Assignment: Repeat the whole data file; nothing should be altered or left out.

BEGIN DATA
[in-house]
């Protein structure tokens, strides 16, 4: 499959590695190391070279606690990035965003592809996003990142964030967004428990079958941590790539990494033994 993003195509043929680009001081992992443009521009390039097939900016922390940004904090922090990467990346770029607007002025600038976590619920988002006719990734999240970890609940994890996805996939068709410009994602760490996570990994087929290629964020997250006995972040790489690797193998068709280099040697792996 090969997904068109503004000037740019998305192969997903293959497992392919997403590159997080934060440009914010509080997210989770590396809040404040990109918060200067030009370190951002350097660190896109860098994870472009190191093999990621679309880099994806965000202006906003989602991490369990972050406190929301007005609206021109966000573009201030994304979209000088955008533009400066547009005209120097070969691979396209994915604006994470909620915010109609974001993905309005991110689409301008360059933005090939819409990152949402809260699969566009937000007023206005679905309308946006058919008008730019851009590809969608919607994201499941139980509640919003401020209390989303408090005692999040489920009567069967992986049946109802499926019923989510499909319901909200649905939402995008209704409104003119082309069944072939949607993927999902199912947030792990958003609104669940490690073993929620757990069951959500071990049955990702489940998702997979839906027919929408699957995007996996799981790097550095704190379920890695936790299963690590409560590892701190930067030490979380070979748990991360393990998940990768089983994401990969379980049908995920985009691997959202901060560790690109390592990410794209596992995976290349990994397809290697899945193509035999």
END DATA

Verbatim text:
[in-house]
């Protein structure tokens, strides 16, 4: 499959590695190391070279606690990035965003592809996003990142964030967004428990079958941590790539990494033994 993003195509043929680009001081992992443009521009390039097939900016922390940004904090922090990467990346770029607007002025600038976590619920988002006719990734999240970890609940994890996805996939068709410009994602760490996570990994087929290629964020997250006995972040790489690797193998068709280099040697792996 090969997904068109503004000037740019998305192969997903293959497992392919997403590159997080934060440009914010509080997210989770590396809040404040990109918060200067030009370190951002350097660190896109860098994870472009190191093999990621679309880099994806965000202006906003989602991490369990972050406190929301007005609206021109966000573009201030994304979209000088955008533009400066547009005209120097070969691979396209994915604006994470909620915010109609974001993905309005991110689409301008360059933005090939819409990152949402809260699969566009937000007023206005679905309308946006058919008008730019851009590809969608919607994201499941139980509640919003401020209390989303408090005692999040489920009567069967992986049946109802499926019923989510499909319901909200649905939402995008209704409104003119082309069944072939949607993927999902199912947030792990958003609104669940490690073993929620757990069951959500071990049955990702489940998702997979839906027919929408699957995007996996799981790097550095704190379920890695936790299963690590409560590892701190930067030490979380070979748990991360393990998940990768089983994401990969379980049908995920985009691997959202901060560790690109390592990410794209596992995976290349990994397809290697899945193509035999």